There might be an outbreak of more paranoia about Jetstar among Qantas employees, and in other Asia-Pacific carriers, following today’s announcement in Singapore of an interlining pact between the full service European carrier Air France KLM and all the Jetstars, in Australia, New Zealand, Singapore and Vietnam.

The deal is intriguing at many levels.

It is between a low cost franchise and a full service carrier, and takes Jetstar well beyond its current lock-step co-operation with Qantas.

It leaves Qantas oneworld and code share partner British Airways out in the cold and is contrary to the intent of arrangements between those carriers to drag connecting European traffic through the pathetic misery that is London Heathrow.

And while Paris CDG does have its challenges (the answer to many of them being the inter terminal shuttle bus or the VAL mini-train) this deal links potential feed from the two large European hubs at Paris and Amsterdam to Singapore, from which Jetstar plans to begin non-stop flights to cities as yet unannounced in Europe from late this year in new and further improved Airbus A330-200s.

The deal makes no mention of Jetstar’s best friend in Asia either, AirAsia. But it will potentially take business off AirAsia X’s nascent link between Australia-Kuala Lumpur-Paris (Orly).

Interlining means the customers of the five Jetstar operations and those of the Air France and KLM brands can be offered fares and connections right through to each others destinations, rather than having to buy the components themselves or get the travel agent to stitch them together. It makes life easier, but not necessarily cheaper, for individuals booking on-line and travel agents.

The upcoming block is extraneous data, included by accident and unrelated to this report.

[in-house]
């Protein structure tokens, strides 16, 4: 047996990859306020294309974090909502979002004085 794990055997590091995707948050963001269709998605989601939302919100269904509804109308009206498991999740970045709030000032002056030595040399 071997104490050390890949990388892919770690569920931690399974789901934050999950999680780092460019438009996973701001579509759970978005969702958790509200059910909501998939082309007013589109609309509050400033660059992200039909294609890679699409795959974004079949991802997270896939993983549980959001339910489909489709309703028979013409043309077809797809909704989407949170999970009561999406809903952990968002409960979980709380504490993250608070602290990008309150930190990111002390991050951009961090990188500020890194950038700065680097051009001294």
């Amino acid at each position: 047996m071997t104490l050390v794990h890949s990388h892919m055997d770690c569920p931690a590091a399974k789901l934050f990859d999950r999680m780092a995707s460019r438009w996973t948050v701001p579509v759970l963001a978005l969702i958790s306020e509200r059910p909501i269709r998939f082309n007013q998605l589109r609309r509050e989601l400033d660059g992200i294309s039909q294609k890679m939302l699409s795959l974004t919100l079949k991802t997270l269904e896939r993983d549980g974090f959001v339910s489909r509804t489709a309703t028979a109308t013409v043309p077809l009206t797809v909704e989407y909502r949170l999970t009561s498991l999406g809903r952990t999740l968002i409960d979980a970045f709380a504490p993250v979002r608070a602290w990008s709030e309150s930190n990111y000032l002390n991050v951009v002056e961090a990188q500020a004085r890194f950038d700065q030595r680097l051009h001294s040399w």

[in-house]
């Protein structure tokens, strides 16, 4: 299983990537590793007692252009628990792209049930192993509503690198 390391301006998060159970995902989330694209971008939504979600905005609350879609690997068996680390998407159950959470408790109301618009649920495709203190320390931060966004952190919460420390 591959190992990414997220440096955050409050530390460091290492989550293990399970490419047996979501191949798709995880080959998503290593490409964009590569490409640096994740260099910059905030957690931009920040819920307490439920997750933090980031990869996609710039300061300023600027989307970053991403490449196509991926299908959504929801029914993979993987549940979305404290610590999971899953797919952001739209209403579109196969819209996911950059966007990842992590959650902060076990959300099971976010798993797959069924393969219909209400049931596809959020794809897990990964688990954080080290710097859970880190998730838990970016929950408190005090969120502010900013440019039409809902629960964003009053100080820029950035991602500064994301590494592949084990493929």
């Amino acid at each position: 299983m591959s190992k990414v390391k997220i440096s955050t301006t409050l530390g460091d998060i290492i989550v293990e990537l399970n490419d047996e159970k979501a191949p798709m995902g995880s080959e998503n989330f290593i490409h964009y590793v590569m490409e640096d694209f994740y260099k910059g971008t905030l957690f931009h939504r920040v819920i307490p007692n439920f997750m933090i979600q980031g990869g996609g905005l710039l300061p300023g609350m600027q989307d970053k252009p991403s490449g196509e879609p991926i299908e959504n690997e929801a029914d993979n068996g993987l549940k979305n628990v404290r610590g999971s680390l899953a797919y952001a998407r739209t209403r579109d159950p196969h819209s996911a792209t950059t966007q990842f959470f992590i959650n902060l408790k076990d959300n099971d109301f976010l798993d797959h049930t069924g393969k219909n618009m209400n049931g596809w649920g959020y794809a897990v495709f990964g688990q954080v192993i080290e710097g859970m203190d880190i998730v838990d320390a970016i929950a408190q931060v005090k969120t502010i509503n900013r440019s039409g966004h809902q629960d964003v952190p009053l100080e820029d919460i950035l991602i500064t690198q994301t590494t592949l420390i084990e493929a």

From a European perspective, an interline deal between AF KLM and the various Jetstars is rather shocking. The contempt with which AF KLM holds low cost brands in Europe is such that this deal signals an interesting shift in that view, although no doubt not to one of being less contemptuous about the profitable giant that Ryanair has become, nor the growth of other European LCCs such as easyJet, Air Berlin and the Wizz franchise.

Qantas isn’t totally out in the cold however in relation to Air France, with which it code shares to Paris.

The new arrangements look very much like foundation stones for a medium term larger scale Jetstar International expansion via an offshore base in Singapore into Europe. And a further shrinking of the Qantas brand a world in which it seems to be losing relevance.

Here is the body of the Jetstar announcement:


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